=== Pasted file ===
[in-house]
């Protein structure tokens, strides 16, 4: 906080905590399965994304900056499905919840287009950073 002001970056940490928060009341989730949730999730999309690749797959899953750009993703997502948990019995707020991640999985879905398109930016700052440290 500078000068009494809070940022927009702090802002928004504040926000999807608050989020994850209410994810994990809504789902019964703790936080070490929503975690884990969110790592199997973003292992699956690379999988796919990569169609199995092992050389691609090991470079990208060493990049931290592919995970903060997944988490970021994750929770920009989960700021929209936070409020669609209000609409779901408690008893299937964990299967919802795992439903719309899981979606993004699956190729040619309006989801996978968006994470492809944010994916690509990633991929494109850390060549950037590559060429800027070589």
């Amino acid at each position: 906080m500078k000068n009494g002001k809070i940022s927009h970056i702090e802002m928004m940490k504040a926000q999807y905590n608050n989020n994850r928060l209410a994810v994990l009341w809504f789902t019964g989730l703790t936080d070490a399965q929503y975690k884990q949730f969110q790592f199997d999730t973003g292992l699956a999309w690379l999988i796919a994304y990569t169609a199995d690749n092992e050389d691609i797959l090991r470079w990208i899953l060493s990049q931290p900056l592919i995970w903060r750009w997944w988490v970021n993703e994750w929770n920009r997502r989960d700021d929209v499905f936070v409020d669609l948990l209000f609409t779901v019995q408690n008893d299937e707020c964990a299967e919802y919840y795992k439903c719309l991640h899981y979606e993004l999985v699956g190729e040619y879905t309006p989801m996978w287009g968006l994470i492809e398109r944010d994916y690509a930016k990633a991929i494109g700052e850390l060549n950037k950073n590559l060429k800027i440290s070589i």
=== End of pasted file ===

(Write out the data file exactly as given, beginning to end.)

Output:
[in-house]
């Protein structure tokens, strides 16, 4: 906080905590399965994304900056499905919840287009950073 002001970056940490928060009341989730949730999730999309690749797959899953750009993703997502948990019995707020991640999985879905398109930016700052440290 500078000068009494809070940022927009702090802002928004504040926000999807608050989020994850209410994810994990809504789902019964703790936080070490929503975690884990969110790592199997973003292992699956690379999988796919990569169609199995092992050389691609090991470079990208060493990049931290592919995970903060997944988490970021994750929770920009989960700021929209936070409020669609209000609409779901408690008893299937964990299967919802795992439903719309899981979606993004699956190729040619309006989801996978968006994470492809944010994916690509990633991929494109850390060549950037590559060429800027070589």
């Amino acid at each position: 906080m500078k000068n009494g002001k809070i940022s927009h970056i702090e802002m928004m940490k504040a926000q999807y905590n608050n989020n994850r928060l209410a994810v994990l009341w809504f789902t019964g989730l703790t936080d070490a399965q929503y975690k884990q949730f969110q790592f199997d999730t973003g292992l699956a999309w690379l999988i796919a994304y990569t169609a199995d690749n092992e050389d691609i797959l090991r470079w990208i899953l060493s990049q931290p900056l592919i995970w903060r750009w997944w988490v970021n993703e994750w929770n920009r997502r989960d700021d929209v499905f936070v409020d669609l948990l209000f609409t779901v019995q408690n008893d299937e707020c964990a299967e919802y919840y795992k439903c719309l991640h899981y979606e993004l999985v699956g190729e040619y879905t309006p989801m996978w287009g968006l994470i492809e398109r944010d994916y690509a930016k990633a991929i494109g700052e850390l060549n950037k950073n590559l060429k800027i440290s070589i």